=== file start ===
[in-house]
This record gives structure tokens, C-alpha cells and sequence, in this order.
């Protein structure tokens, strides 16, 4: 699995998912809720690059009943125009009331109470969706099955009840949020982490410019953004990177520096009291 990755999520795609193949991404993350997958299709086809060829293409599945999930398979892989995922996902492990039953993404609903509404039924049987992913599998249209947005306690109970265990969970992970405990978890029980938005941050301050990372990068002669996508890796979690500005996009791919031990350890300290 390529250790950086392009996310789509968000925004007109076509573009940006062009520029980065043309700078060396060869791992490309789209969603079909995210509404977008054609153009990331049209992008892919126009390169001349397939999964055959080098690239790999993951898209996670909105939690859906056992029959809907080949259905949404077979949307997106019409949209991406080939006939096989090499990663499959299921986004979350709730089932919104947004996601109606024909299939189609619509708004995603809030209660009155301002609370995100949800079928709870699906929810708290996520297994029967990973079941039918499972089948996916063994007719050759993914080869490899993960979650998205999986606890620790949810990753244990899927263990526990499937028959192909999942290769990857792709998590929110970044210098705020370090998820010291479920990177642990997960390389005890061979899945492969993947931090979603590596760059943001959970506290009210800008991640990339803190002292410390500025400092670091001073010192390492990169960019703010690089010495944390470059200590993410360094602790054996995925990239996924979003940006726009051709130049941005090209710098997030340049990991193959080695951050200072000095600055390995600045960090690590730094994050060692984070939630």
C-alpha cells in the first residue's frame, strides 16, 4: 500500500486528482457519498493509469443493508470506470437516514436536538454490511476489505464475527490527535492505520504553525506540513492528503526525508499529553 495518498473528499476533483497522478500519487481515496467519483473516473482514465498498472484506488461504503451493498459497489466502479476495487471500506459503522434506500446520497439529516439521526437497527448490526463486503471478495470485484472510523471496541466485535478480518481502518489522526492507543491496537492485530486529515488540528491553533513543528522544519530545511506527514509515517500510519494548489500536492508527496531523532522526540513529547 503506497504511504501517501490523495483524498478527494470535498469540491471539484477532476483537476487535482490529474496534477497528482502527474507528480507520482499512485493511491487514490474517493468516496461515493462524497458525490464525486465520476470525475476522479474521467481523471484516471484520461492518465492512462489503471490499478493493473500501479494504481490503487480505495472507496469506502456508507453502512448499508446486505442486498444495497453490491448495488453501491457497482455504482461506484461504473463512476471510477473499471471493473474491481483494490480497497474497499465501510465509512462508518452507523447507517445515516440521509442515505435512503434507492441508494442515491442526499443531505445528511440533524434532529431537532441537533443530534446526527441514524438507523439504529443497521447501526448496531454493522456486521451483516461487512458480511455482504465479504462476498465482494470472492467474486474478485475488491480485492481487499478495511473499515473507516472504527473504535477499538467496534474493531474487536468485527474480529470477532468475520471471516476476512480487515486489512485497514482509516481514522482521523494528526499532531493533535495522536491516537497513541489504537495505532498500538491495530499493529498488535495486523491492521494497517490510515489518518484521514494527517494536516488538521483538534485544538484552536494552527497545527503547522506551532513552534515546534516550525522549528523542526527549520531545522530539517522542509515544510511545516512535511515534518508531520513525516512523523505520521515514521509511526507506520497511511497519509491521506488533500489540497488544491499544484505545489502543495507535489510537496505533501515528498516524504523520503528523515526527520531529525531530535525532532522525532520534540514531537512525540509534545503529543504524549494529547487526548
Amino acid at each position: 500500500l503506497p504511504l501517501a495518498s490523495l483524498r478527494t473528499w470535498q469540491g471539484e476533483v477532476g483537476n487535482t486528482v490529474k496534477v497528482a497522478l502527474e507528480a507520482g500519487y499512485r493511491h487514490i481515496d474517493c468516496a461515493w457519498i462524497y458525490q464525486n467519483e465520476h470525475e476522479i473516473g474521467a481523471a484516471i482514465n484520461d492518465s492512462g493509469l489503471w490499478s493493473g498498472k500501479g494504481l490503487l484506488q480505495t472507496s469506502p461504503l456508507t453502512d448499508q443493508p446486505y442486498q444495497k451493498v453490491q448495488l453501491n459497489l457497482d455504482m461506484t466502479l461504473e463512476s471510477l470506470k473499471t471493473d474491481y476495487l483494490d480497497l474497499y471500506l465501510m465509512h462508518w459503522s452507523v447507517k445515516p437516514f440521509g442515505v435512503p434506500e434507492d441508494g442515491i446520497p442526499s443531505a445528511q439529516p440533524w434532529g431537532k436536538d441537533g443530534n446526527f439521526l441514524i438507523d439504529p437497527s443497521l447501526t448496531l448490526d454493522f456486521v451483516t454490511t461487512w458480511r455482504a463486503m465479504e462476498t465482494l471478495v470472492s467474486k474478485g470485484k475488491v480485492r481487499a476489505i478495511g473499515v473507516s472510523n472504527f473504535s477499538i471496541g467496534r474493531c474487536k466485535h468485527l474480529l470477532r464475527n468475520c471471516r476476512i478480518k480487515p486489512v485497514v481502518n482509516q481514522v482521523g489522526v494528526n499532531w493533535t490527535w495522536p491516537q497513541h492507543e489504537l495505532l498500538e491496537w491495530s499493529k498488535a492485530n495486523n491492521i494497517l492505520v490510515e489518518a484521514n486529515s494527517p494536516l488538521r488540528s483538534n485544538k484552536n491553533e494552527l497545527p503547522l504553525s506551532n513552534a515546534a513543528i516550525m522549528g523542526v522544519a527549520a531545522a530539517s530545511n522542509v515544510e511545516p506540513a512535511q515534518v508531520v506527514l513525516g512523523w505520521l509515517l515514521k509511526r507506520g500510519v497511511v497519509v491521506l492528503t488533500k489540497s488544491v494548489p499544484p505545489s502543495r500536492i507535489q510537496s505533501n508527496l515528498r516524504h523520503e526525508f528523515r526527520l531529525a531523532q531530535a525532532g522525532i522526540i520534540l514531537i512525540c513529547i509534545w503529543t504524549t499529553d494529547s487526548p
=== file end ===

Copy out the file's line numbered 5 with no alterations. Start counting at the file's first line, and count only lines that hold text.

Amino acid at each position: 500500500l503506497p504511504l501517501a495518498s490523495l483524498r478527494t473528499w470535498q469540491g471539484e476533483v477532476g483537476n487535482t486528482v490529474k496534477v497528482a497522478l502527474e507528480a507520482g500519487y499512485r493511491h487514490i481515496d474517493c468516496a461515493w457519498i462524497y458525490q464525486n467519483e465520476h470525475e476522479i473516473g474521467a481523471a484516471i482514465n484520461d492518465s492512462g493509469l489503471w490499478s493493473g498498472k500501479g494504481l490503487l484506488q480505495t472507496s469506502p461504503l456508507t453502512d448499508q443493508p446486505y442486498q444495497k451493498v453490491q448495488l453501491n459497489l457497482d455504482m461506484t466502479l461504473e463512476s471510477l470506470k473499471t471493473d474491481y476495487l483494490d480497497l474497499y471500506l465501510m465509512h462508518w459503522s452507523v447507517k445515516p437516514f440521509g442515505v435512503p434506500e434507492d441508494g442515491i446520497p442526499s443531505a445528511q439529516p440533524w434532529g431537532k436536538d441537533g443530534n446526527f439521526l441514524i438507523d439504529p437497527s443497521l447501526t448496531l448490526d454493522f456486521v451483516t454490511t461487512w458480511r455482504a463486503m465479504e462476498t465482494l471478495v470472492s467474486k474478485g470485484k475488491v480485492r481487499a476489505i478495511g473499515v473507516s472510523n472504527f473504535s477499538i471496541g467496534r474493531c474487536k466485535h468485527l474480529l470477532r464475527n468475520c471471516r476476512i478480518k480487515p486489512v485497514v481502518n482509516q481514522v482521523g489522526v494528526n499532531w493533535t490527535w495522536p491516537q497513541h492507543e489504537l495505532l498500538e491496537w491495530s499493529k498488535a492485530n495486523n491492521i494497517l492505520v490510515e489518518a484521514n486529515s494527517p494536516l488538521r488540528s483538534n485544538k484552536n491553533e494552527l497545527p503547522l504553525s506551532n513552534a515546534a513543528i516550525m522549528g523542526v522544519a527549520a531545522a530539517s530545511n522542509v515544510e511545516p506540513a512535511q515534518v508531520v506527514l513525516g512523523w505520521l509515517l515514521k509511526r507506520g500510519v497511511v497519509v491521506l492528503t488533500k489540497s488544491v494548489p499544484p505545489s502543495r500536492i507535489q510537496s505533501n508527496l515528498r516524504h523520503e526525508f528523515r526527520l531529525a531523532q531530535a525532532g522525532i522526540i520534540l514531537i512525540c513529547i509534545w503529543t504524549t499529553d494529547s487526548p